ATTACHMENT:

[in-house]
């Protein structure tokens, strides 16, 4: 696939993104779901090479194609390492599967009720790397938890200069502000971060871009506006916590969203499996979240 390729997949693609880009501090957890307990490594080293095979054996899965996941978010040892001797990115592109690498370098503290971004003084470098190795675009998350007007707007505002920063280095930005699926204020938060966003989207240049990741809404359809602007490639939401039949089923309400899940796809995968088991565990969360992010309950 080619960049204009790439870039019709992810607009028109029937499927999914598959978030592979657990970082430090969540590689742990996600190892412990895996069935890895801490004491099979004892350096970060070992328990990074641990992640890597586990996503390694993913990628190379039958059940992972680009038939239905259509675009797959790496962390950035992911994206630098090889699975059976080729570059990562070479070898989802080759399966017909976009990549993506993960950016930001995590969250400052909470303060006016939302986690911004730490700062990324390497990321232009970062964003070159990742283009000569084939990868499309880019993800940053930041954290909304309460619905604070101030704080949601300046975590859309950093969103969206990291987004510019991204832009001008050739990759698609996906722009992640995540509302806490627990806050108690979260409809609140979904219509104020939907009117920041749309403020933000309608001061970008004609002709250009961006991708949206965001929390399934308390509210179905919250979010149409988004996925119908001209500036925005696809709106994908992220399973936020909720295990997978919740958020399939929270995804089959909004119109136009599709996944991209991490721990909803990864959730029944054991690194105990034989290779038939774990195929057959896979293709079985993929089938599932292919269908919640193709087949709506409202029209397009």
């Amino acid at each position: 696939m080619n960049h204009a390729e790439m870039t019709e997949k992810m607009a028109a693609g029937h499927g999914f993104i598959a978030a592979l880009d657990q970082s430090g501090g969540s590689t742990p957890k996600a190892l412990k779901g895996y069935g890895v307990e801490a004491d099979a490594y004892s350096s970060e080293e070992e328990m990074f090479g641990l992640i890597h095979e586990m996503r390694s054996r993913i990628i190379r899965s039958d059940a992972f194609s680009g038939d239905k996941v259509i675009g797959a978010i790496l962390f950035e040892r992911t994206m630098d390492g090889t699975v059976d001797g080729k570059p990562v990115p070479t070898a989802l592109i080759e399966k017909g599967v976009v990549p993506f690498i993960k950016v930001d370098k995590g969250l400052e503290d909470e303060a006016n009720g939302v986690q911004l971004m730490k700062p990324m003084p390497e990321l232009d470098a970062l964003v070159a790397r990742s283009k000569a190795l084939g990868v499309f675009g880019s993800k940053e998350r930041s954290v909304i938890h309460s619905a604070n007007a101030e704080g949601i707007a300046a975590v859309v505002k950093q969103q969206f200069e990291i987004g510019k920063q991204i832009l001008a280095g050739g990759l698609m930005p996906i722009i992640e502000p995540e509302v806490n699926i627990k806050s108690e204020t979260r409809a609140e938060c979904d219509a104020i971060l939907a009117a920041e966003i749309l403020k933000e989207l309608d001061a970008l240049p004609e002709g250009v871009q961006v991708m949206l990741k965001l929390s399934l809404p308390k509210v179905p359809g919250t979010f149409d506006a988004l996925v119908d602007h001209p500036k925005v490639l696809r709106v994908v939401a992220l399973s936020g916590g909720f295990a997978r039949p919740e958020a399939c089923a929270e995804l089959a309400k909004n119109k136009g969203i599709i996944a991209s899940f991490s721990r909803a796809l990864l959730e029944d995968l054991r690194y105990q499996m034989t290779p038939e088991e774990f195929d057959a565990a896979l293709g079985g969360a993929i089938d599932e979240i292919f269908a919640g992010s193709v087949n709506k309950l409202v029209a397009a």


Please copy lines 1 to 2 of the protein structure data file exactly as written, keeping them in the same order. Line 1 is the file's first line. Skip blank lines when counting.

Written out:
[in-house]
């Protein structure tokens, strides 16, 4: 696939993104779901090479194609390492599967009720790397938890200069502000971060871009506006916590969203499996979240 390729997949693609880009501090957890307990490594080293095979054996899965996941978010040892001797990115592109690498370098503290971004003084470098190795675009998350007007707007505002920063280095930005699926204020938060966003989207240049990741809404359809602007490639939401039949089923309400899940796809995968088991565990969360992010309950 080619960049204009790439870039019709992810607009028109029937499927999914598959978030592979657990970082430090969540590689742990996600190892412990895996069935890895801490004491099979004892350096970060070992328990990074641990992640890597586990996503390694993913990628190379039958059940992972680009038939239905259509675009797959790496962390950035992911994206630098090889699975059976080729570059990562070479070898989802080759399966017909976009990549993506993960950016930001995590969250400052909470303060006016939302986690911004730490700062990324390497990321232009970062964003070159990742283009000569084939990868499309880019993800940053930041954290909304309460619905604070101030704080949601300046975590859309950093969103969206990291987004510019991204832009001008050739990759698609996906722009992640995540509302806490627990806050108690979260409809609140979904219509104020939907009117920041749309403020933000309608001061970008004609002709250009961006991708949206965001929390399934308390509210179905919250979010149409988004996925119908001209500036925005696809709106994908992220399973936020909720295990997978919740958020399939929270995804089959909004119109136009599709996944991209991490721990909803990864959730029944054991690194105990034989290779038939774990195929057959896979293709079985993929089938599932292919269908919640193709087949709506409202029209397009």